The sole question presented by this appeal is whether the trial judge erred in granting defendant's motion for new trial. The motion contains the ground that the verdict is contrary to the great preponderance of the evidence. In ruling, the judge gave no reason for his decision. The evidence was in conflict. We say that he did not err and affirm.
The facts upon which this appeal rests are stated in the dissenting opinion of Mr. Justice Jones and need not be repeated here.
From the second Monday in May, 1820, when the Supreme Court of Alabama first met at the capitol in Cahawba,
In that leading case, Justice Clopton wrote for the Court, inter alia:
The reason for the rule is clearly stated.
Following the decision in Cobb v. Malone, this Court has laid down the rules respecting appellate review of rulings on motions for new trial. These rules have been followed in countless hundreds of our cases. Every present member of this Court has concurred in one or more. We would take this opportunity to reaffirm Cobb v.
1. Granting or denying a new trial motion is a matter resting largely in the discretion of the trial judge and exercising it carries a presumption of correctness. Johnson v. Hodge, 291 Ala. 142, 279 So.2d 123 (1973).
2. When the trial court grants a new trial motion, without specifying the grounds therefor, the ruling must be sustained on appeal if any good ground is presented by the motion. Johnson v. Hodge, supra.
3. When the trial court grants a new trial, without specifying the grounds therefor, and one of the grounds is that the verdict is contrary to the evidence, the appellate court presumes that it was because the trial court concluded the verdict was contrary to the great preponderance of the evidence or the verdict was unjust in the light of the evidence. Jones v. Strange, 289 Ala. 76, 265 So.2d 860 (1972); Kennedy v. General Transport Company, Inc., 293 Ala. 455, 304 So.2d 896 (1975).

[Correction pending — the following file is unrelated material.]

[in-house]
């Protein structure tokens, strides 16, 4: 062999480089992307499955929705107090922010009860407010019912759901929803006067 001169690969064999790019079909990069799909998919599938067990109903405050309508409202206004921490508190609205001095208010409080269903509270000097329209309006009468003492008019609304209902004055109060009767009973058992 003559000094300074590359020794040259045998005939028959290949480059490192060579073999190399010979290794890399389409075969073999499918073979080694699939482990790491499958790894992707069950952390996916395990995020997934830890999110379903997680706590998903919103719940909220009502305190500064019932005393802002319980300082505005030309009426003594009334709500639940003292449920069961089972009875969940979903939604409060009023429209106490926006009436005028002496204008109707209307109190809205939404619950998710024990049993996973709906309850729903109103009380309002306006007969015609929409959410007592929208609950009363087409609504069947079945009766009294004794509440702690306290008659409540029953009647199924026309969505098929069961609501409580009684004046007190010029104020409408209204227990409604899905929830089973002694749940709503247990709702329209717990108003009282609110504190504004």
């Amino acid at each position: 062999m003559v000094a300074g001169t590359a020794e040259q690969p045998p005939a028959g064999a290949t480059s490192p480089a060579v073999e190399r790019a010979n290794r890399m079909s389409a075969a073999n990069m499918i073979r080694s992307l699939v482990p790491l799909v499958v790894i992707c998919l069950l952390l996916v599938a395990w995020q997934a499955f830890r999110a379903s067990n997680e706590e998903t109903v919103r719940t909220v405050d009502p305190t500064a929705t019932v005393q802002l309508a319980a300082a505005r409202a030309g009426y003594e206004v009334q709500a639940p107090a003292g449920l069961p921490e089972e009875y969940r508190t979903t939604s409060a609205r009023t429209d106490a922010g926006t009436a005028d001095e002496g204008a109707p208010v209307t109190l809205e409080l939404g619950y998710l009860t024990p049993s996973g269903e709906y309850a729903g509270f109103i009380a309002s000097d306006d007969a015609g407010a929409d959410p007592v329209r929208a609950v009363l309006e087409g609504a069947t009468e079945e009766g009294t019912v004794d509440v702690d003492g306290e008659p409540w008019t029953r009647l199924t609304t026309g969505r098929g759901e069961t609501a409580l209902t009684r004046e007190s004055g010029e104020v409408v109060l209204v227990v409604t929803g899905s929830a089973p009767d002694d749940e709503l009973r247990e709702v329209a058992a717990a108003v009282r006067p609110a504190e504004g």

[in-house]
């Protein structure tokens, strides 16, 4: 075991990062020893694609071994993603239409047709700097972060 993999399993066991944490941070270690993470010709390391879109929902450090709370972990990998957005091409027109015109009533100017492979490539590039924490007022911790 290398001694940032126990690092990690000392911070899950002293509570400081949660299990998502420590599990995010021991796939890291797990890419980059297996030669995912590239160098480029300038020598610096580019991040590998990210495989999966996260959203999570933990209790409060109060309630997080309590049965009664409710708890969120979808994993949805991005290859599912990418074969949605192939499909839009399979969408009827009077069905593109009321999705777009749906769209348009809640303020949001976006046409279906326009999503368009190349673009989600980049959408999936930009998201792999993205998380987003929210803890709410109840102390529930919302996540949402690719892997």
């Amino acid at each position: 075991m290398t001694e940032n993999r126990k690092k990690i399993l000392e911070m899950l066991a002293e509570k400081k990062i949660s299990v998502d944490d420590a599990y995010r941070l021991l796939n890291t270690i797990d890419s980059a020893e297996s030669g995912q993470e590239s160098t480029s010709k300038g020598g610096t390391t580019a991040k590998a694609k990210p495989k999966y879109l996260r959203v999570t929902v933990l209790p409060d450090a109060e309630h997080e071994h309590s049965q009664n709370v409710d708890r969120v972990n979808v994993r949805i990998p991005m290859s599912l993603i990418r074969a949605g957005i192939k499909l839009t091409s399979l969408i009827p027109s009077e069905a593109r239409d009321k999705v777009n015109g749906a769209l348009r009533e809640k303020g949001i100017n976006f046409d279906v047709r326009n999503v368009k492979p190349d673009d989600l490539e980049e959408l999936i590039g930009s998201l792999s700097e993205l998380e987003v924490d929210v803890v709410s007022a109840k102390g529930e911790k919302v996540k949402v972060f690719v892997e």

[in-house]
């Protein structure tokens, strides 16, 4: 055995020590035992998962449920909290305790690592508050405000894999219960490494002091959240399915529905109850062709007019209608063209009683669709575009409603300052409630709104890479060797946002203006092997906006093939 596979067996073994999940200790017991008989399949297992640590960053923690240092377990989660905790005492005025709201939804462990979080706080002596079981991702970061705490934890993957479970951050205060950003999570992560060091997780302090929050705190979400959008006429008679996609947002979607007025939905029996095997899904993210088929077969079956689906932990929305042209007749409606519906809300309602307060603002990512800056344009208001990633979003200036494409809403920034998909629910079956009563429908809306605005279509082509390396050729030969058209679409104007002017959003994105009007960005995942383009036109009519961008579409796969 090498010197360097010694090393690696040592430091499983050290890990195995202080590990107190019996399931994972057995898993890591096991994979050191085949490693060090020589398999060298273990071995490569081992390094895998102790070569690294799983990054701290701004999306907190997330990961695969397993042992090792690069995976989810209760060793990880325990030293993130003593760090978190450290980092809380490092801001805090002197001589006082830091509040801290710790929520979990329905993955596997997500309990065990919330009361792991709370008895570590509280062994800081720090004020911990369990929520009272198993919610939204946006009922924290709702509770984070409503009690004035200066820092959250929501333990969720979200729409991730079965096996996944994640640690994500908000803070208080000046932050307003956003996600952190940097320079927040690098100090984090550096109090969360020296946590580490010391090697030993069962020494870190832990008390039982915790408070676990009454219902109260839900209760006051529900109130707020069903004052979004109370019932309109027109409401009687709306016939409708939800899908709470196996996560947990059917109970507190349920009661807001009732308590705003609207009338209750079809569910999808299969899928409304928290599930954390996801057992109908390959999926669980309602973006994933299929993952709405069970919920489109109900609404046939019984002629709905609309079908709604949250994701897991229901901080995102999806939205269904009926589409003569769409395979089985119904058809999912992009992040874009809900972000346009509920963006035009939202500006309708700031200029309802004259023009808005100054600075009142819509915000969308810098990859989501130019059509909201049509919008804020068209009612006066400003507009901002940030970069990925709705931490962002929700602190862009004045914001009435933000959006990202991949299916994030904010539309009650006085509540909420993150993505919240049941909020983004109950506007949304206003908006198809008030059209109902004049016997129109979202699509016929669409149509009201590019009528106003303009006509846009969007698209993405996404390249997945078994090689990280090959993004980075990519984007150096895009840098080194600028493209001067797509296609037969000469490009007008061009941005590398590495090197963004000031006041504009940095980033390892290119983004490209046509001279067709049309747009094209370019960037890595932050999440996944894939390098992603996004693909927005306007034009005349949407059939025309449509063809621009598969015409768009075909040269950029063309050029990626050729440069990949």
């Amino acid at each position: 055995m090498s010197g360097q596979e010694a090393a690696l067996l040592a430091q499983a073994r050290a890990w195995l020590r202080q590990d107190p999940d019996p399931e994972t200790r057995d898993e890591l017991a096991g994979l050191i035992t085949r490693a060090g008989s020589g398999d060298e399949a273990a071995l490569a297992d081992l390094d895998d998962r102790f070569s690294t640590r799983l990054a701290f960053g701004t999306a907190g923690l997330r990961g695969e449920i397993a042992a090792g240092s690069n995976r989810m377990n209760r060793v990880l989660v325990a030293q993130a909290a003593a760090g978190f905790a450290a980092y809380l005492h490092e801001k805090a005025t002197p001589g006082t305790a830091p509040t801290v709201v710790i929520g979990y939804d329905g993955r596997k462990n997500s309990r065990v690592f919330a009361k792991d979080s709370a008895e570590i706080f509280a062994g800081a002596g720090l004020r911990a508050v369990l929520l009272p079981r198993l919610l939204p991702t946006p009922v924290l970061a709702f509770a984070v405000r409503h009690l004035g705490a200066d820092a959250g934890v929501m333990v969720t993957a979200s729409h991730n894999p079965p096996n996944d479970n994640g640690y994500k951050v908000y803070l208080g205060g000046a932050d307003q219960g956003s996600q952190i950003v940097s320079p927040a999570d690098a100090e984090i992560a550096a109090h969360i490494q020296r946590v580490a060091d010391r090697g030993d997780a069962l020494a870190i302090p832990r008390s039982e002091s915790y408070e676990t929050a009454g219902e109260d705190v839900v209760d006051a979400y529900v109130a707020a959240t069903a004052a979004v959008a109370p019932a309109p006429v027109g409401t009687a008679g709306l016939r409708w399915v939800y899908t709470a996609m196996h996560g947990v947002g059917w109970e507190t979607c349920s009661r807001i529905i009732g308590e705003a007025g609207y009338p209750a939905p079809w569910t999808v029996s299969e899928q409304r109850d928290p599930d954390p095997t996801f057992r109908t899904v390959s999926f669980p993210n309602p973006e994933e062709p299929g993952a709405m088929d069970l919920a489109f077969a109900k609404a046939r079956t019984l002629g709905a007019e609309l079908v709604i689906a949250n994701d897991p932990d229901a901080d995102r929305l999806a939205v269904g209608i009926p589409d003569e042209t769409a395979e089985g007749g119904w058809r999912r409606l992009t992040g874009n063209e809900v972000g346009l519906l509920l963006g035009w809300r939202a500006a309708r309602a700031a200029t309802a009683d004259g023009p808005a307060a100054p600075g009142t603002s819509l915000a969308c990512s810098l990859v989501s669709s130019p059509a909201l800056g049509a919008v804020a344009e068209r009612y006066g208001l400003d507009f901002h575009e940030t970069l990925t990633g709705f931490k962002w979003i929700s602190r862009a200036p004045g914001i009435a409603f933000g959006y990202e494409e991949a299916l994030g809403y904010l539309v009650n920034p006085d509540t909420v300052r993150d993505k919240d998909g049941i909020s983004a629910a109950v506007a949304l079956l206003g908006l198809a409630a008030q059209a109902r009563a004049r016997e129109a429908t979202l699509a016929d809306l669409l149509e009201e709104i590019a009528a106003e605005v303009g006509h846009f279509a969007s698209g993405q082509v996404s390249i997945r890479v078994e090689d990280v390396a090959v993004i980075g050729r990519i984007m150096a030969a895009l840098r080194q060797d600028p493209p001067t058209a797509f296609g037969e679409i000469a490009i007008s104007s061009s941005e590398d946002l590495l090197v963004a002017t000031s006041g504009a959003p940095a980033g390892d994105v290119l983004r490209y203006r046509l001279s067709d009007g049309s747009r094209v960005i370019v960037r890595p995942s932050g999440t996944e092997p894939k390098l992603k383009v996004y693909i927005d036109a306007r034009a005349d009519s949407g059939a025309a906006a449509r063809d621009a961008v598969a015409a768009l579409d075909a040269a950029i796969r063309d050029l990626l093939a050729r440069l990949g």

4. In such circumstances as 3, the appellate court will not reverse the order granting a new trial unless it appears that the great weight of the evidence plainly and palpably shows the trial court was in error. Jones v. Strange, supra.
5. In such circumstances as 3, and where the evidence is in conflict and when, upon a review thereof, the appellate court cannot say that the great weight of the evidence plainly and palpably supports the jury's verdict or it is not convinced that the evidence plainly and palpably shows the trial court to be in error, then the order granting a new trial should not be disturbed. ConAGRA, Inc. v. Masterson, 290 Ala. 273, 276 So.2d 134 (1973); Kennedy v. General Transport Company, Inc., supra.
Almost sixty years ago, this Court settled the question as to the legal effect of the last sentence of Act No. 656, Acts 1915, p. 722 [now codified at Tit. 7, § 764, Code of Alabama 1940], that no presumption in favor of the correctness of the trial court's ruling in granting or refusing a new trial shall be indulged by the appellate court.
In Hackett v. Cash, 196 Ala. 403, 72 So. 52 (1916), this Court held, in an opinion authored by Chief Justice Anderson, that a similar provision of Act No. 722, Acts 1915, p. 824, was not intended to override a long line of decisions as to what weight should be accorded the trial judge's conclusion upon the facts. If it was so intended, it would constitute an "invasion of the judiciary," the Court held.
Just a year later in Hatfield v. Riley, 199 Ala. 388, 74 So. 380 (1917), this Court was faced squarely with the question as to the effect of this rule of presumption in favor of the trial court's ruling on motion for new trial. Justice Gardner wrote for the Court that, because the trial judge (in a jury trial) had the witnesses before him and had the advantage of observing their manner and demeanor on the stand, the presumption is in favor of his ruling on motion for new trial. He observed: "This rule has not been changed by recent legislative enactment. Acts 1915, p. 722." He then added: "The reasoning in the cases of Hackett v. Cash, 196 Ala. 403, 72 So. 52, and Finney v. Studebaker, 196 Ala. 422, 72 So. 54, applies to the above cited act." These cases clearly demonstrate that the legislative addition to the Code by the enactment of Act 656, Acts 1915, p. 722, has not been overlooked by subsequent courts applying Cobb's rule.
It would seem almost aphorismic to add that, in exercising the power to set aside verdicts, trial courts
In cases such as the instant case, where the evidence was in conflict and the trial judge granted a new trial without specifying the grounds but one of the grounds asserted by the movant was that the verdict is contrary to the great preponderance of the evidence, it is presumed that it was granted for that reason. The order should be affirmed because, upon a review of the evidence, it cannot be said that the great weight of the evidence plainly and palpably supports the jury's verdict. Authorities, supra.